The Ella Johnson Memorial Public Library District currently serves a population of over 16,000 and covers an area of over 100 square miles. The district includes all of Hampshire Township, plus areas of Burlington, Plato and Rutland Townships.
Library District Map
The Ella Johnson Memorial Public Library has served its community since 1936. The library has actually been located on five sites prior to its current site. The first public library in Hampshire was conducted as a W.P.A. project from 1936 to 1942, during which time it was located in the community room of the high school.
At the beginning of World War II the collection was moved to the village hall, which then was located on the second floor of the building which now houses the village hall on the first floor. This move was conducted by the Wednesday Club, and involved 788 volumes. However, the upstairs village hall location was inconvenient, and the building was unheated. Fortunately, an abandoned hat shop, the lot on which it stood, and the sum of $5,000 were donated to the library by Mrs. Bertha Farrell Watts of Elgin in December 1942. She stipulated it be called Ella Johnson Memorial Public Library in memory of her sister, Mrs. Ella Johnson, who had conducted a millinery shop there many years ago, and that there be an emphasis on children’s books. In a special township election held in February 1943, a one mill tax was passed in a township election to make the library a tax supported village library. Mrs. Watts died in 1947 and bequeathed an additional $10,000 to the library.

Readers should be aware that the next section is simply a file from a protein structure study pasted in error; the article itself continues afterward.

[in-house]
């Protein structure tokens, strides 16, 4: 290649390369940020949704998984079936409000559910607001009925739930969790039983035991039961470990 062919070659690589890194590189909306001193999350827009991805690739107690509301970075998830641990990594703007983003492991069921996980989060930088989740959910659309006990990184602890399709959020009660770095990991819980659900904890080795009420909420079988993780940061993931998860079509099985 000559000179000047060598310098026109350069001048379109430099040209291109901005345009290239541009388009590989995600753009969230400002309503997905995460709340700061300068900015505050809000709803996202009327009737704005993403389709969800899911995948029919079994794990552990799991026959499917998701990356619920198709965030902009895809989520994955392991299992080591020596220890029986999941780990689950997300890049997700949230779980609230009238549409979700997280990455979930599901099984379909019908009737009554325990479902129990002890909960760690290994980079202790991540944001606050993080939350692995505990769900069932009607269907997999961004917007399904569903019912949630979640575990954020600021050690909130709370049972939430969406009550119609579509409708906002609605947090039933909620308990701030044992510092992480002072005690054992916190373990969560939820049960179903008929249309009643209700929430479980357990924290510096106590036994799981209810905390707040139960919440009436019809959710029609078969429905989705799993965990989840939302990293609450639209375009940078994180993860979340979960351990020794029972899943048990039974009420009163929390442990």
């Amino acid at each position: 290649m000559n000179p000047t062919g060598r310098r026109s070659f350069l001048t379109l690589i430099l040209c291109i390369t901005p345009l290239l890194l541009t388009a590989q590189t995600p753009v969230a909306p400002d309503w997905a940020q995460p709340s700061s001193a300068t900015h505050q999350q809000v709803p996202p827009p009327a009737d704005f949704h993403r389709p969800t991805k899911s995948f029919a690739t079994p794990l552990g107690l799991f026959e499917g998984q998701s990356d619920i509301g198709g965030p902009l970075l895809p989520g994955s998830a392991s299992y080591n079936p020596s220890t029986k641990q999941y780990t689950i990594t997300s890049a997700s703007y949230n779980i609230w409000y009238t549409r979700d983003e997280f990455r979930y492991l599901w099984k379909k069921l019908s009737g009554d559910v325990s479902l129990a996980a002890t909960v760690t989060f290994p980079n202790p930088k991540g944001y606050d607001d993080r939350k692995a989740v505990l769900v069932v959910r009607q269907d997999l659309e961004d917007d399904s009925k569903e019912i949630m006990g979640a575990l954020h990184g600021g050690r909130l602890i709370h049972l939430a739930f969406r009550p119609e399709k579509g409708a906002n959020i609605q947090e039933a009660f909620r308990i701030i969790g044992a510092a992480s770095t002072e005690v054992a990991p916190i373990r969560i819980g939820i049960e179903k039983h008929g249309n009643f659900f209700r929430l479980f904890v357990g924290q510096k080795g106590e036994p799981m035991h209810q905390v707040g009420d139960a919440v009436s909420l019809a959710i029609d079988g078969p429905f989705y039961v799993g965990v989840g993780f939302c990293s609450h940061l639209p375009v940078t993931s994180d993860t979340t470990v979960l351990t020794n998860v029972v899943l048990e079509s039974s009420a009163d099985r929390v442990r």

On July 7, 1950, the contract for a new library building was signed. In March 1951 the new building opened with some 5,000 volumes on the shelves.
On November 5, 1985 a referendum to convert the township library to a district library was passed by an 86% affirmative vote. The present 7,200 sq. ft. library on a single level was completed in 1990 at a cost of approximately $545,600, and was dedicated in honor of Emily Duchaj, its long-time director (1968-1990). Today, the library houses over 40,992 print and audiovisual items and subscribes to over 250 newspapers and magazines. The library also houses public computers, a mobile learning lab, a microfilm reader, copiers, a fax, and printers.